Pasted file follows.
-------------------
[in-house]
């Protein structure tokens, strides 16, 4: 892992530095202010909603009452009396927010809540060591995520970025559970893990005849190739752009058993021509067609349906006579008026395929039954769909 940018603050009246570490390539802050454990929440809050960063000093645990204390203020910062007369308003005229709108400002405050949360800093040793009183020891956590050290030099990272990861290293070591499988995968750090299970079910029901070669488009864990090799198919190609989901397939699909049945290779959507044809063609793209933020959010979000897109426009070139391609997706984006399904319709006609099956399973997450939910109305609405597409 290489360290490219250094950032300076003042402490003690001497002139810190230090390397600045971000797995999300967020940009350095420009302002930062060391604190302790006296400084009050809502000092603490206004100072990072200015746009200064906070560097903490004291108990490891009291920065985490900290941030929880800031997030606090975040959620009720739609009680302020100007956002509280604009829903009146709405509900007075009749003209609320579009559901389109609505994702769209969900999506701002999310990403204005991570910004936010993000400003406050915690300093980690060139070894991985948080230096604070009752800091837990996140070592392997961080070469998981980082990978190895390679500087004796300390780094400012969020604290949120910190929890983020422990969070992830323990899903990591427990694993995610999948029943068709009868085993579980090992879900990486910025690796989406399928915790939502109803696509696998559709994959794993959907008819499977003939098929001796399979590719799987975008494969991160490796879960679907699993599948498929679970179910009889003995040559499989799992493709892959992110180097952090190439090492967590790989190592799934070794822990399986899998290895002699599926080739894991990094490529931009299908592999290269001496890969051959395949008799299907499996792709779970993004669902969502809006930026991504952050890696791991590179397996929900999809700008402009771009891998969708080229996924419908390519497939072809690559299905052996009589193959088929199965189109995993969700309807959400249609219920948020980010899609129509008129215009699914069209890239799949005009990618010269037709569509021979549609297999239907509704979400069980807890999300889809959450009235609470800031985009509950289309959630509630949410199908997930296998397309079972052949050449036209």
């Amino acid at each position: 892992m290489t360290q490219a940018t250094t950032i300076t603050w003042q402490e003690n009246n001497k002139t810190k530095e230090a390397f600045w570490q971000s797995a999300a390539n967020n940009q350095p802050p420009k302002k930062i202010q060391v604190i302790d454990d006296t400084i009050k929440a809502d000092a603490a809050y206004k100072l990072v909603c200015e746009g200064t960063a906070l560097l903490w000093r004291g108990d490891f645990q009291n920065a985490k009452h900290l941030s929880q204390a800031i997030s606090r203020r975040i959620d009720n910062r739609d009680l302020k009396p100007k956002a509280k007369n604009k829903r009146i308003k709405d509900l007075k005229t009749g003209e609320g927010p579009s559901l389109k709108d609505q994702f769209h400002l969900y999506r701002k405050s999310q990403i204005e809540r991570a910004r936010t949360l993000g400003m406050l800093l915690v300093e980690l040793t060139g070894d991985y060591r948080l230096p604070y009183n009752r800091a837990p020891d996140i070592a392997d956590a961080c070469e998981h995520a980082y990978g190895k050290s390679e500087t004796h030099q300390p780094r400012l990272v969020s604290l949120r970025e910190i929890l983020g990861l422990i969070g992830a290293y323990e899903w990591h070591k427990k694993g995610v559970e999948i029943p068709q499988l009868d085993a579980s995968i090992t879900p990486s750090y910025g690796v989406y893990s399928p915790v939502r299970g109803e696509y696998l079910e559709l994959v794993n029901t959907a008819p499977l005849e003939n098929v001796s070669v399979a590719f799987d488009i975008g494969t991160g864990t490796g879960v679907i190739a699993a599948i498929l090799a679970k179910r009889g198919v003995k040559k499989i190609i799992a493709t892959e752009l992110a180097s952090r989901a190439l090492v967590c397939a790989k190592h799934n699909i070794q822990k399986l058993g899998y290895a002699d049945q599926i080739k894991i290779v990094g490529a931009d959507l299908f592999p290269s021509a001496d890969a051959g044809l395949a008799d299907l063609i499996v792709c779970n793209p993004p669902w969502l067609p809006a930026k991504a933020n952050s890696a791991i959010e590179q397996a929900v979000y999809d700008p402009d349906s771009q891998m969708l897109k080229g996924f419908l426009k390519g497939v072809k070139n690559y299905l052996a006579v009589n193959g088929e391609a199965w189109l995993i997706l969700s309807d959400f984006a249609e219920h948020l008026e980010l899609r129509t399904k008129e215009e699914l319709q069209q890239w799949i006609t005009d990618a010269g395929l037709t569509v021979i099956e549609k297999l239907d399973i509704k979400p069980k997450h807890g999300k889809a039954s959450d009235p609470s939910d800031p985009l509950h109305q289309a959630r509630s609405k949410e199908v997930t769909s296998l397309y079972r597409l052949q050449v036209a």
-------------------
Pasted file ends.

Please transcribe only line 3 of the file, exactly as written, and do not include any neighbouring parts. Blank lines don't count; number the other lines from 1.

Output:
């Amino acid at each position: 892992m290489t360290q490219a940018t250094t950032i300076t603050w003042q402490e003690n009246n001497k002139t810190k530095e230090a390397f600045w570490q971000s797995a999300a390539n967020n940009q350095p802050p420009k302002k930062i202010q060391v604190i302790d454990d006296t400084i009050k929440a809502d000092a603490a809050y206004k100072l990072v909603c200015e746009g200064t960063a906070l560097l903490w000093r004291g108990d490891f645990q009291n920065a985490k009452h900290l941030s929880q204390a800031i997030s606090r203020r975040i959620d009720n910062r739609d009680l302020k009396p100007k956002a509280k007369n604009k829903r009146i308003k709405d509900l007075k005229t009749g003209e609320g927010p579009s559901l389109k709108d609505q994702f769209h400002l969900y999506r701002k405050s999310q990403i204005e809540r991570a910004r936010t949360l993000g400003m406050l800093l915690v300093e980690l040793t060139g070894d991985y060591r948080l230096p604070y009183n009752r800091a837990p020891d996140i070592a392997d956590a961080c070469e998981h995520a980082y990978g190895k050290s390679e500087t004796h030099q300390p780094r400012l990272v969020s604290l949120r970025e910190i929890l983020g990861l422990i969070g992830a290293y323990e899903w990591h070591k427990k694993g995610v559970e999948i029943p068709q499988l009868d085993a579980s995968i090992t879900p990486s750090y910025g690796v989406y893990s399928p915790v939502r299970g109803e696509y696998l079910e559709l994959v794993n029901t959907a008819p499977l005849e003939n098929v001796s070669v399979a590719f799987d488009i975008g494969t991160g864990t490796g879960v679907i190739a699993a599948i498929l090799a679970k179910r009889g198919v003995k040559k499989i190609i799992a493709t892959e752009l992110a180097s952090r989901a190439l090492v967590c397939a790989k190592h799934n699909i070794q822990k399986l058993g899998y290895a002699d049945q599926i080739k894991i290779v990094g490529a931009d959507l299908f592999p290269s021509a001496d890969a051959g044809l395949a008799d299907l063609i499996v792709c779970n793209p993004p669902w969502l067609p809006a930026k991504a933020n952050s890696a791991i959010e590179q397996a929900v979000y999809d700008p402009d349906s771009q891998m969708l897109k080229g996924f419908l426009k390519g497939v072809k070139n690559y299905l052996a006579v009589n193959g088929e391609a199965w189109l995993i997706l969700s309807d959400f984006a249609e219920h948020l008026e980010l899609r129509t399904k008129e215009e699914l319709q069209q890239w799949i006609t005009d990618a010269g395929l037709t569509v021979i099956e549609k297999l239907d399973i509704k979400p069980k997450h807890g999300k889809a039954s959450d009235p609470s939910d800031p985009l509950h109305q289309a959630r509630s609405k949410e199908v997930t769909s296998l397309y079972r597409l052949q050449v036209a």